September 29, 2013

ClearStory, Spark, and Storm

ClearStory Data is:

I think I can do an interesting post about ClearStory while tap-dancing around the still-secret stuff, so let’s dive in.


To a first approximation, ClearStory ingests data in a system built on Storm (code name: Stormy), dumps it into HDFS, and then operates on it in a system built on Spark (code name: Sparky). Along the way there’s a lot of interaction with another big part of the system, a metadata catalog with no code name I know of. Or as I keep it straight:

Storm, Stormy and data mustering

ClearStory’s architecture revolves around the challenges of data mustering. The most novel part of that is automagic recognition of time periods, currencies, geographic regions, etc. That starts with basics such as parsing, other pattern recognition (regex or whatever), lookup tables and traditional data cleaning — wholly automated if possible, with human intervention if necessary. There also is some more intelligent inferencing — e.g., a set of 5-digit numbers that all fit in the California zip code range might be interpreted as matching the California region. Tying this all together is a decision tree/operations graph.

Other data mustering issues include:

So far as I can tell, most or all of this work is done in Stormy, a Scala-based system built on Storm. So I’ll quickly digress and mention that Storm:

Anyhow, the core of what Stormy does is:

ClearStory currently writes to RCFile, a purely columnar format, so other data structures are obviously being flattened out. Naturally, ClearStory is also eyeing Parquet and ORCfile, and has particularly warm thoughts about the former.

Spark, Sparky and query execution

Much of my interest in Spark was … well, it was sparked by ClearStory. ClearStory was a very early adopter of Spark, at a level of seriousness that includes:

ClearStory still seems to be very pleased with its choice to use Spark.

The fit, in simplest terms, is that ClearStory needs to do analytic data operations on a lot of tables — not necessarily permanent ones — at interactive/memory-centric speeds, and that’s pretty much what Spark is designed for.* Why so many tables? Because for multiple reasons, ClearStory winds up with lots of intermediate query results and derived data sets. In particular:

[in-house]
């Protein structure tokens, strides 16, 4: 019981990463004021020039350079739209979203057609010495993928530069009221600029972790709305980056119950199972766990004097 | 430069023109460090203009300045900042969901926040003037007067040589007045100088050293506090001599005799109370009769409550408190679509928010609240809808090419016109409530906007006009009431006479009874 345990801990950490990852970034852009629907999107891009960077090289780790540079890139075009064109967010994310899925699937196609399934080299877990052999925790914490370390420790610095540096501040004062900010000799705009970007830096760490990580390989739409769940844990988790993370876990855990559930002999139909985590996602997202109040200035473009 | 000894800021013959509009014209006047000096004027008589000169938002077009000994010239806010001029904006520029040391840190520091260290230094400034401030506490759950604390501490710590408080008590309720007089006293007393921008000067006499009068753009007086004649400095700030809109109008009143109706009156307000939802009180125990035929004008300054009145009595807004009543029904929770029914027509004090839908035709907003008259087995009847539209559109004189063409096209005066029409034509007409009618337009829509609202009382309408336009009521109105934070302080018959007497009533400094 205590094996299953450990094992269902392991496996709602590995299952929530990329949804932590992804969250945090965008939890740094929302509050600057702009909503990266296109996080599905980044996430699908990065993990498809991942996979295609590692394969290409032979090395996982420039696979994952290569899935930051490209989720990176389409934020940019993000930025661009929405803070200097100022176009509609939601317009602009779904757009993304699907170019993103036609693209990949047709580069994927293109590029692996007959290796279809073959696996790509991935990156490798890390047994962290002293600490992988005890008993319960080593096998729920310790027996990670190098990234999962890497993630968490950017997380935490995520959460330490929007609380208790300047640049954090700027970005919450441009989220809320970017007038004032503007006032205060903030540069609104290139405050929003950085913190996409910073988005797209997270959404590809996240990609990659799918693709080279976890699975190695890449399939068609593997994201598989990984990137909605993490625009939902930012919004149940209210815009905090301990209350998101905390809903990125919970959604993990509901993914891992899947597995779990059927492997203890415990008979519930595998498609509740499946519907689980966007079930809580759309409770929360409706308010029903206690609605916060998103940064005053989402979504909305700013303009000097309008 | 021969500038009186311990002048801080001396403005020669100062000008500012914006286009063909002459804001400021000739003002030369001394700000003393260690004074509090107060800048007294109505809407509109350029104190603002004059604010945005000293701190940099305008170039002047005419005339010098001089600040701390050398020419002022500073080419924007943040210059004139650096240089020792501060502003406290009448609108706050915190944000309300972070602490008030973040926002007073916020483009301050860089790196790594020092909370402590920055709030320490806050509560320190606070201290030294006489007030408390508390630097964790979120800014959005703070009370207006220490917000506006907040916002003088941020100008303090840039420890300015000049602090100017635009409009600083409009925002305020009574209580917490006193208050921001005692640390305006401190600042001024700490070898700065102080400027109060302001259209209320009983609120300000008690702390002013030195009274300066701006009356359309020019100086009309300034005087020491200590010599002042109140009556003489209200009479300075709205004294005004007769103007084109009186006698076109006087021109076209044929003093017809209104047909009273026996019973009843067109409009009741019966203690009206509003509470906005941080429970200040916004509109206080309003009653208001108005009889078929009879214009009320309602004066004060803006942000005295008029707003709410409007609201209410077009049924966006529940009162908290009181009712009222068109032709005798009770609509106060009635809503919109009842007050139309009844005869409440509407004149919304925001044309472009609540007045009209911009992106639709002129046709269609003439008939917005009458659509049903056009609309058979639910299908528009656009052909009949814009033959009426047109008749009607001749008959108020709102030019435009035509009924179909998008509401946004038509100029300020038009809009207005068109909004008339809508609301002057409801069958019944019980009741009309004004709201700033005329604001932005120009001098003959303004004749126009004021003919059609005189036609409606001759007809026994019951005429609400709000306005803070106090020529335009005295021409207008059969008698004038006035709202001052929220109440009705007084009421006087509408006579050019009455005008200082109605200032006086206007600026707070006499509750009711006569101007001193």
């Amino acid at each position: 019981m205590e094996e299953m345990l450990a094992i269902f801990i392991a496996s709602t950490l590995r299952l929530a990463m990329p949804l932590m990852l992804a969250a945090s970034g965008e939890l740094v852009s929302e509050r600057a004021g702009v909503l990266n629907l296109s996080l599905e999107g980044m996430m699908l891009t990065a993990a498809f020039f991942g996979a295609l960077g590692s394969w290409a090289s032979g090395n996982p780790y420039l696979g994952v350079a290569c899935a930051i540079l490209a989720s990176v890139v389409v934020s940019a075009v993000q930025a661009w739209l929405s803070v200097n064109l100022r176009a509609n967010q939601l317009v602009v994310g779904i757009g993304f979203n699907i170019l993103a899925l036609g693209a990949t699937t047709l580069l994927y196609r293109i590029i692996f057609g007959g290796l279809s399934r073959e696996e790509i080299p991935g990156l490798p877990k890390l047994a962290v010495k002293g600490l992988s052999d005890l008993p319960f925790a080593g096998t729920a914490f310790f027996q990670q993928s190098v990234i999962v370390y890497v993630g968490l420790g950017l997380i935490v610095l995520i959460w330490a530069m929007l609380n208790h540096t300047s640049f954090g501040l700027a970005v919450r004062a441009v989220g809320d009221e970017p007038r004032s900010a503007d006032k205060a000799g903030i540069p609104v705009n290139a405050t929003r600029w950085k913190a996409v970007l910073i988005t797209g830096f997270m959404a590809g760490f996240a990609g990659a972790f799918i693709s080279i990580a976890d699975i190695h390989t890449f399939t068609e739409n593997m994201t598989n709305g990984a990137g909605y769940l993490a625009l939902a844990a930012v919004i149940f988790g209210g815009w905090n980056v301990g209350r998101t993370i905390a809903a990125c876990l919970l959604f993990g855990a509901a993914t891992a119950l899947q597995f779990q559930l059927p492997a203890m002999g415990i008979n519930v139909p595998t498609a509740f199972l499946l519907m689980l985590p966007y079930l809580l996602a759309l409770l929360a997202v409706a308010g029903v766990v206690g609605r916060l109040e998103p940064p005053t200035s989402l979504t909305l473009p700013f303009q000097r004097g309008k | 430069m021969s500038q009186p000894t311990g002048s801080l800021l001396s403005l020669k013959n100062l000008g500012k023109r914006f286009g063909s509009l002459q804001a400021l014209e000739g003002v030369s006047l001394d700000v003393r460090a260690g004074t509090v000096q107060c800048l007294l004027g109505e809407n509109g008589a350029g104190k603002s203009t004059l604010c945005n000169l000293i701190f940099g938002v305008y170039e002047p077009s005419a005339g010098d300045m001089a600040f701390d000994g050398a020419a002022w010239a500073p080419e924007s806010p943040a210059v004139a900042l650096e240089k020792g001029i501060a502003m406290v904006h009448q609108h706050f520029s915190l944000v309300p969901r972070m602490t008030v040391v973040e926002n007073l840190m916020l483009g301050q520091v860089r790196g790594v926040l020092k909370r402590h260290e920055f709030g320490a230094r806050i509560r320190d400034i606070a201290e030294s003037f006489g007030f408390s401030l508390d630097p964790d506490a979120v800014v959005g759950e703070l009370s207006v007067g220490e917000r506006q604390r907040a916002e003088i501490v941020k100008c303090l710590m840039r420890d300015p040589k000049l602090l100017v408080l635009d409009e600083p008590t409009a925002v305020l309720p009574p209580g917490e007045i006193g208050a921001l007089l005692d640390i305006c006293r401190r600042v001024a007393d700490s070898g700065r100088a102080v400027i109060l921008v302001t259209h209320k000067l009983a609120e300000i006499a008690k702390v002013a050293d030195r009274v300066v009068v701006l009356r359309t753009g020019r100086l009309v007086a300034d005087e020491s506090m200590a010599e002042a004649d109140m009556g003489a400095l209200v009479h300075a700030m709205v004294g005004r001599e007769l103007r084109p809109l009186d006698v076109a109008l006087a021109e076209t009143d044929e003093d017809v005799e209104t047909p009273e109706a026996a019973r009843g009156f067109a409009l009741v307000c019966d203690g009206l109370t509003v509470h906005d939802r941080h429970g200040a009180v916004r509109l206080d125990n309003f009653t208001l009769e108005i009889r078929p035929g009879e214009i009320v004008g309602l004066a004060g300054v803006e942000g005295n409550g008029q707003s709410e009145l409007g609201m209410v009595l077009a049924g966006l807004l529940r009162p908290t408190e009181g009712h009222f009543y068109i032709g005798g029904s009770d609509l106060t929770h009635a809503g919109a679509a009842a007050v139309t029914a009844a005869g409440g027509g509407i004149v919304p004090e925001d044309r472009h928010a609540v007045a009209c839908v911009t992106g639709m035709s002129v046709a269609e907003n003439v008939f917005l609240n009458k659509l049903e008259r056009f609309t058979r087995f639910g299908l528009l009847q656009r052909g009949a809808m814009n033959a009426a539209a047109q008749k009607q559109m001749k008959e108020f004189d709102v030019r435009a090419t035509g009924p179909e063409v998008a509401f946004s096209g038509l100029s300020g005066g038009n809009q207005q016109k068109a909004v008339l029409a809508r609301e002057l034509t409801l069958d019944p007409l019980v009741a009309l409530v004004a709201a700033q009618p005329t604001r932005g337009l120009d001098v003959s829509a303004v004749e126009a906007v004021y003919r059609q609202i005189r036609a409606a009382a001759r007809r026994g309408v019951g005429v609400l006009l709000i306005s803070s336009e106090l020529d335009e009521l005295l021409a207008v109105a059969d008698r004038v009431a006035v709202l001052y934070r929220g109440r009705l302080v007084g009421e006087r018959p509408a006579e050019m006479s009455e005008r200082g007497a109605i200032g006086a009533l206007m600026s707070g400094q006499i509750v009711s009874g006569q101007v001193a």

*There’s no rule that Spark RDDs (Resilient Distributed Datasets) need to look like tables. But in ClearStory’s case and I imagine most other Spark users’ as well, that’s what winds up happening in practice.

As a general rule, ClearStory/Sparky doesn’t keep intermediate query results hanging around for long; rather, it stores the instructions needed to reproduce same.* But the cost-based optimizer gets to decide the exceptions to that rule — i.e., which views will persist in materialized form. I think that’s a pretty cool approach.

*Confusingly, this is called “lineage”, and tracked in the metadata store.

One thing that I haven’t nailed down yet is how well this all scales. If we consider:

we evidently wind up looking at three rather different sets of numbers.


7 Responses to “ClearStory, Spark, and Storm”

  1. Steve Ardire on September 29th, 2013 8:06 pm

    > I foresee multiple rounds of Bottleneck Whack-A-Mole in ClearStory’s future.

    I agree and so far nice hype marketing with no customers and no revenue but they got a $9M Series A round 😉


  2. Mikhail Bautin on September 30th, 2013 2:54 pm

    The full-stack approach has to happen for fast analysis of large-scale data from structured and unstructured data sources. There may be no well-defined term for this emerging stack yet, but it will soon be clear what it is.

  3. Scott Johnston on October 8th, 2013 12:24 am

    Had the opportunity to use ClearStory and it’s quite slick. Not just the user model, but the types of questions you can ask of the data, as well as the ease with which you can bring in and apply new data to an analysis on the fly.

  4. Spark and Databricks | DBMS 2 : DataBase Management System Services on February 2nd, 2014 3:59 pm

    […] back to my original technical post about Spark and also to a discussion of prominent Spark user ClearStory — my try at “What is Spark?” goes something like […]

  5. Spark on fire | DBMS 2 : DataBase Management System Services on April 30th, 2014 6:41 am

    […] number of analytic-stack companies are joining ClearStory in using Spark. Most of the specifics are confidential, but I hope some will be announced […]

  6. Data messes | DBMS 2 : DataBase Management System Services on August 4th, 2015 11:44 am

    […] some problems are much greater in their analytic guise. Harmonization and integration among data silos are likely to be much more intense. (What is one table for […]

  7. Notes from a long trip, July 19, 2016 | DBMS 2 : DataBase Management System Services on July 19th, 2016 9:34 pm

    […] I visited ClearStory, and Sharmila Mulligan showed me her actual sales database, as well as telling me some things about […]

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